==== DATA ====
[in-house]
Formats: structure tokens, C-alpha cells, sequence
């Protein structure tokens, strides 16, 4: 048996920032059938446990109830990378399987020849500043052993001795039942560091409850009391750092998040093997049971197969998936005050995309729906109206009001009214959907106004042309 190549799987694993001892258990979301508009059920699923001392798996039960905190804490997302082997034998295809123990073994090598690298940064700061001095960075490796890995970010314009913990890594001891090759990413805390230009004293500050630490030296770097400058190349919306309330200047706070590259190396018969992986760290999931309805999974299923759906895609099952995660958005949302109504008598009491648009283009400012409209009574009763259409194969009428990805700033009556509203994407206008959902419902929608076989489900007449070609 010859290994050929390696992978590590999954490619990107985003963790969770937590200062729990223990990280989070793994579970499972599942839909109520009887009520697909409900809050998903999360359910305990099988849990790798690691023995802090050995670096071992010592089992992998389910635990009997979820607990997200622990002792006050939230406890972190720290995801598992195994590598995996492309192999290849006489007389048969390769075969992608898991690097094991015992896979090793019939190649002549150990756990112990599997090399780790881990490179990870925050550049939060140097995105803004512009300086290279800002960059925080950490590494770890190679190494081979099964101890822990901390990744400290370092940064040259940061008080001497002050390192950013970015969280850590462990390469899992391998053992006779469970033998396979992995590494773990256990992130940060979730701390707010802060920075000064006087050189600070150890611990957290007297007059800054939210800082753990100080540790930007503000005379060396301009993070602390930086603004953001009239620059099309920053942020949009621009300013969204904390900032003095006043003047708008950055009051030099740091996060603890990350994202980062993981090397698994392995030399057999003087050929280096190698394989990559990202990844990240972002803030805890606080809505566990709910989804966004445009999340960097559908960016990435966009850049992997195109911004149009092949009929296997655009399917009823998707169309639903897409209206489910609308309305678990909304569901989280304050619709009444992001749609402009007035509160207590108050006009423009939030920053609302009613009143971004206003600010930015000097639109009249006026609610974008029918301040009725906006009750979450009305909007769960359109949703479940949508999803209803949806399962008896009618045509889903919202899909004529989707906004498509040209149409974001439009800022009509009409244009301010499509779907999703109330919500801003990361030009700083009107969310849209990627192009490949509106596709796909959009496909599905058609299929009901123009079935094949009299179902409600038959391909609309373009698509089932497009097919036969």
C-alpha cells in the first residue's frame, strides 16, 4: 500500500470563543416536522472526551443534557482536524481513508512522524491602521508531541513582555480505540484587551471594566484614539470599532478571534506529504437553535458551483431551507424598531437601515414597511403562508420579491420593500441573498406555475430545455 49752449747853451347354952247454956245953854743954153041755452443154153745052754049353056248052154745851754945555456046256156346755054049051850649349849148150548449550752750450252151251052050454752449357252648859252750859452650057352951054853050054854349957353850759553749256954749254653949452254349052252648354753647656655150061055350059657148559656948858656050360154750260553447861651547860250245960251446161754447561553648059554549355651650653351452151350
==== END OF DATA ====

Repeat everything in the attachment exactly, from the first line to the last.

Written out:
[in-house]
Formats: structure tokens, C-alpha cells, sequence
């Protein structure tokens, strides 16, 4: 048996920032059938446990109830990378399987020849500043052993001795039942560091409850009391750092998040093997049971197969998936005050995309729906109206009001009214959907106004042309 190549799987694993001892258990979301508009059920699923001392798996039960905190804490997302082997034998295809123990073994090598690298940064700061001095960075490796890995970010314009913990890594001891090759990413805390230009004293500050630490030296770097400058190349919306309330200047706070590259190396018969992986760290999931309805999974299923759906895609099952995660958005949302109504008598009491648009283009400012409209009574009763259409194969009428990805700033009556509203994407206008959902419902929608076989489900007449070609 010859290994050929390696992978590590999954490619990107985003963790969770937590200062729990223990990280989070793994579970499972599942839909109520009887009520697909409900809050998903999360359910305990099988849990790798690691023995802090050995670096071992010592089992992998389910635990009997979820607990997200622990002792006050939230406890972190720290995801598992195994590598995996492309192999290849006489007389048969390769075969992608898991690097094991015992896979090793019939190649002549150990756990112990599997090399780790881990490179990870925050550049939060140097995105803004512009300086290279800002960059925080950490590494770890190679190494081979099964101890822990901390990744400290370092940064040259940061008080001497002050390192950013970015969280850590462990390469899992391998053992006779469970033998396979992995590494773990256990992130940060979730701390707010802060920075000064006087050189600070150890611990957290007297007059800054939210800082753990100080540790930007503000005379060396301009993070602390930086603004953001009239620059099309920053942020949009621009300013969204904390900032003095006043003047708008950055009051030099740091996060603890990350994202980062993981090397698994392995030399057999003087050929280096190698394989990559990202990844990240972002803030805890606080809505566990709910989804966004445009999340960097559908960016990435966009850049992997195109911004149009092949009929296997655009399917009823998707169309639903897409209206489910609308309305678990909304569901989280304050619709009444992001749609402009007035509160207590108050006009423009939030920053609302009613009143971004206003600010930015000097639109009249006026609610974008029918301040009725906006009750979450009305909007769960359109949703479940949508999803209803949806399962008896009618045509889903919202899909004529989707906004498509040209149409974001439009800022009509009409244009301010499509779907999703109330919500801003990361030009700083009107969310849209990627192009490949509106596709796909959009496909599905058609299929009901123009079935094949009299179902409600038959391909609309373009698509089932497009097919036969």
C-alpha cells in the first residue's frame, strides 16, 4: 500500500470563543416536522472526551443534557482536524481513508512522524491602521508531541513582555480505540484587551471594566484614539470599532478571534506529504437553535458551483431551507424598531437601515414597511403562508420579491420593500441573498406555475430545455 49752449747853451347354952247454956245953854743954153041755452443154153745052754049353056248052154745851754945555456046256156346755054049051850649349849148150548449550752750450252151251052050454752449357252648859252750859452650057352951054853050054854349957353850759553749256954749254653949452254349052252648354753647656655150061055350059657148559656948858656050360154750260553447861651547860250245960251446161754447561553648059554549355651650653351452151350